“We were instructed to record everybody living in an apartment, not only those who are registered at the particular address and those who actually live at the address, but also housekeepers, nannies and so on,” he said. “That led to a situation where the same people were recorded several times over.”



Census official Mursabekova argues that some staff might have misunderstood guidelines that each census-taker should question around 400 people – intended as the approximate workload in the area assigned to them – and instead interpreted it as a quota that they had to deliver on, come what may.



“In 2008, we conducted a housing inventory and we calculated the number of census districts. We eventually worked out that on average there should be 400 people per census-taker,” she said.



Another census-taker who gave his name as Mirlan confirmed that some of the numbers were made up in this manner.



“I managed to record only 170 people in the course of a week, although I was supposed to do at least 400,” he said. “Many of them weren’t at home, so I had to add in invented information about them myself, as I failed to track all of them down during the last three days, which were set aside for re-checking.”



Opposition parties believe the count has been inflated deliberately, and that non-existent residents may appear on the electoral roll for the July 23 presidential election in which Bakiev is standing for a second term.



So concerned were they that they conducted a comparative check of live voters against the electoral role in a selected number constituencies. The results confirm their worst fears, they say.



“We studied the voter lists in some constituencies and discovered that in some of them, almost half, 45 per cent of people, are not present there,” said Joomart Saparbaev, spokesman for the United Opposition Movement, the main opposition bloc. “That means the votes of absent people could be used during the election.”



These fictitious votes could be used to bump up the figures for Bakiev.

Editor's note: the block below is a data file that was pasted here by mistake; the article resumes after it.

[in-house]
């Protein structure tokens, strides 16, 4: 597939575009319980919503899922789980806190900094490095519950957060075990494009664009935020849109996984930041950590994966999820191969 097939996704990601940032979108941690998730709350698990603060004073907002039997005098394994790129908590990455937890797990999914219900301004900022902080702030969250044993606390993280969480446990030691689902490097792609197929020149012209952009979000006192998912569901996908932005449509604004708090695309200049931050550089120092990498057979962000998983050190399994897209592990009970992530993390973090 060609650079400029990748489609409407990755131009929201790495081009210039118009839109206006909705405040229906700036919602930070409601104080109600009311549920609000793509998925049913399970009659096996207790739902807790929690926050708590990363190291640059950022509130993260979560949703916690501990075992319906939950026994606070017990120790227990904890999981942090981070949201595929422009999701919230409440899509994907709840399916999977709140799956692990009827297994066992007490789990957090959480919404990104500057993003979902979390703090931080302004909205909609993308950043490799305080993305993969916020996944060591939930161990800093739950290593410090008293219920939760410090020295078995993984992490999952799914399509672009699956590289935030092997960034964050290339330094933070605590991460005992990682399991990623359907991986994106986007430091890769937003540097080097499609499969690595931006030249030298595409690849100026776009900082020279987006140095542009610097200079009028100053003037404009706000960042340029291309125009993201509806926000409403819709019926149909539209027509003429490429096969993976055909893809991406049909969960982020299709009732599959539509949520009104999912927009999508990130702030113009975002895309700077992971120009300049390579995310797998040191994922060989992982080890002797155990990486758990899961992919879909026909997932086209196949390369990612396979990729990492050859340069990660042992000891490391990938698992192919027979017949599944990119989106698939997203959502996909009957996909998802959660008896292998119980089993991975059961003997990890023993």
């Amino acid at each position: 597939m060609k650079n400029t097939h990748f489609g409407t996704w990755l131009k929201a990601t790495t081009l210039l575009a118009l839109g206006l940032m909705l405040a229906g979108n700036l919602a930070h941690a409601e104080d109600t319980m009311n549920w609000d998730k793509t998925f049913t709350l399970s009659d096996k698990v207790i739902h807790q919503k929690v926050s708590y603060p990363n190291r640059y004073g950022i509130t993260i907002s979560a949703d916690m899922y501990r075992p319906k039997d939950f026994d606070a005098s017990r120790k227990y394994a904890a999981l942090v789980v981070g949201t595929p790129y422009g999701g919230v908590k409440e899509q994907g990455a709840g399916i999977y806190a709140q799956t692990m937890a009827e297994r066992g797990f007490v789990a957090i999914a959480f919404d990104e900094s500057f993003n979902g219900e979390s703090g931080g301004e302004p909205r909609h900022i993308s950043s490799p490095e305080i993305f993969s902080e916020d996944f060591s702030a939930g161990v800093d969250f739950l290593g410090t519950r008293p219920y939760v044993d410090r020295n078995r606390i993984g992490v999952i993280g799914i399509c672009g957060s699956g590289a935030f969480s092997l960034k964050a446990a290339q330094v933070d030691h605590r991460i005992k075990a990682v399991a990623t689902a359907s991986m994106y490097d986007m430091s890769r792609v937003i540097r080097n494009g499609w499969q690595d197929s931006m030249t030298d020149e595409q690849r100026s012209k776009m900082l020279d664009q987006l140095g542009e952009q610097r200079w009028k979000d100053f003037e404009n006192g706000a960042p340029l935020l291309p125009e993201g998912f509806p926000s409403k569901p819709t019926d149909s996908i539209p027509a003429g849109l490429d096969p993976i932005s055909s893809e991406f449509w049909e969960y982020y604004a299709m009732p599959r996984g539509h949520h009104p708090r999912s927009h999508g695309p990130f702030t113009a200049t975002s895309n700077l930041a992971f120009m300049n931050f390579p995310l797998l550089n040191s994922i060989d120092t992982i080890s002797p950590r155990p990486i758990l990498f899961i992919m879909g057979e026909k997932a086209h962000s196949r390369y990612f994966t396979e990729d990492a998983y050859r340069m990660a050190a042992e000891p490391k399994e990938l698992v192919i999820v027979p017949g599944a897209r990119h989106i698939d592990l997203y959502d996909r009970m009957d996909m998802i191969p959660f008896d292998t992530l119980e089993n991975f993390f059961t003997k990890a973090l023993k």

“Unfortunately, it is impossible to check the real number of Kyrgyz citizens living in Kyrgyzstan,” said Sariev. “However, it is a sign that we need to be particularly vigilant during this election.”



Omarov disagreed that the results would be misused in the election, arguing that the authorities were simply keen to show the country is progressing well.



“Population growth, with the number of people with access to the major utilities like hot and cold running water, and so on, are always indicators of a country’s development,” he said.



Pro-government politicians rejected allegations that the population figures had been inflated deliberately, saying this would not make sense



Nikolay Bailo, who heads the parliamentary committee for migration, labour, social policy and healthcare, says accurate census returns are very important for the state since they are used to formulate future spending plans.



“Distortion of the census data could do serious damage to the state. Everything is calculated based on census data – the state budget and social and economic policies. The state therefore needs realistic figures,” said Bailo.



Akylbek Osmonaliyev, the deputy head of the National Statistics Committee, agreed, adding that census data on children was essential to assessing the need for additional school premises across Kyrgyzstan.



The final census results are expected to become available in late October.



Ainagul Abdrakhmanov is an IWPR-trained journalist in Bishkek.